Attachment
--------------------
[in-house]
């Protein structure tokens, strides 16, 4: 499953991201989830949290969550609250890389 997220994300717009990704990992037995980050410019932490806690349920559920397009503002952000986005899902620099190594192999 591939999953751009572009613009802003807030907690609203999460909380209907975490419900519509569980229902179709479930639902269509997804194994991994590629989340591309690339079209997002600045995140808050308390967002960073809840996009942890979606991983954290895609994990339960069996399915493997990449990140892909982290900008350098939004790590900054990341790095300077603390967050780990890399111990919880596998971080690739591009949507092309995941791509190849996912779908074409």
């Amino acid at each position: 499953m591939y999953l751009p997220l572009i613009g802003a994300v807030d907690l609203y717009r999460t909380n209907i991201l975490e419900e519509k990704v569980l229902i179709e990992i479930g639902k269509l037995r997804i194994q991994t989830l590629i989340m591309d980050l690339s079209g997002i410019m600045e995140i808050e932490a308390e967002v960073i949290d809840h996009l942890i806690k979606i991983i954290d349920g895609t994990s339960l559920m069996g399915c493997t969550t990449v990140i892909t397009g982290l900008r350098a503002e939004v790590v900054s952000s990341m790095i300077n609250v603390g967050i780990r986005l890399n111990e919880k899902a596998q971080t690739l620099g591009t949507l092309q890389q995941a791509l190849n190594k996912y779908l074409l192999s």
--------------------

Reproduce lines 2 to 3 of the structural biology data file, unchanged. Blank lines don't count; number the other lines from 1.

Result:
């Protein structure tokens, strides 16, 4: 499953991201989830949290969550609250890389 997220994300717009990704990992037995980050410019932490806690349920559920397009503002952000986005899902620099190594192999 591939999953751009572009613009802003807030907690609203999460909380209907975490419900519509569980229902179709479930639902269509997804194994991994590629989340591309690339079209997002600045995140808050308390967002960073809840996009942890979606991983954290895609994990339960069996399915493997990449990140892909982290900008350098939004790590900054990341790095300077603390967050780990890399111990919880596998971080690739591009949507092309995941791509190849996912779908074409």
């Amino acid at each position: 499953m591939y999953l751009p997220l572009i613009g802003a994300v807030d907690l609203y717009r999460t909380n209907i991201l975490e419900e519509k990704v569980l229902i179709e990992i479930g639902k269509l037995r997804i194994q991994t989830l590629i989340m591309d980050l690339s079209g997002i410019m600045e995140i808050e932490a308390e967002v960073i949290d809840h996009l942890i806690k979606i991983i954290d349920g895609t994990s339960l559920m069996g399915c493997t969550t990449v990140i892909t397009g982290l900008r350098a503002e939004v790590v900054s952000s990341m790095i300077n609250v603390g967050i780990r986005l890399n111990e919880k899902a596998q971080t690739l620099g591009t949507l092309q890389q995941a791509l190849n190594k996912y779908l074409l192999s």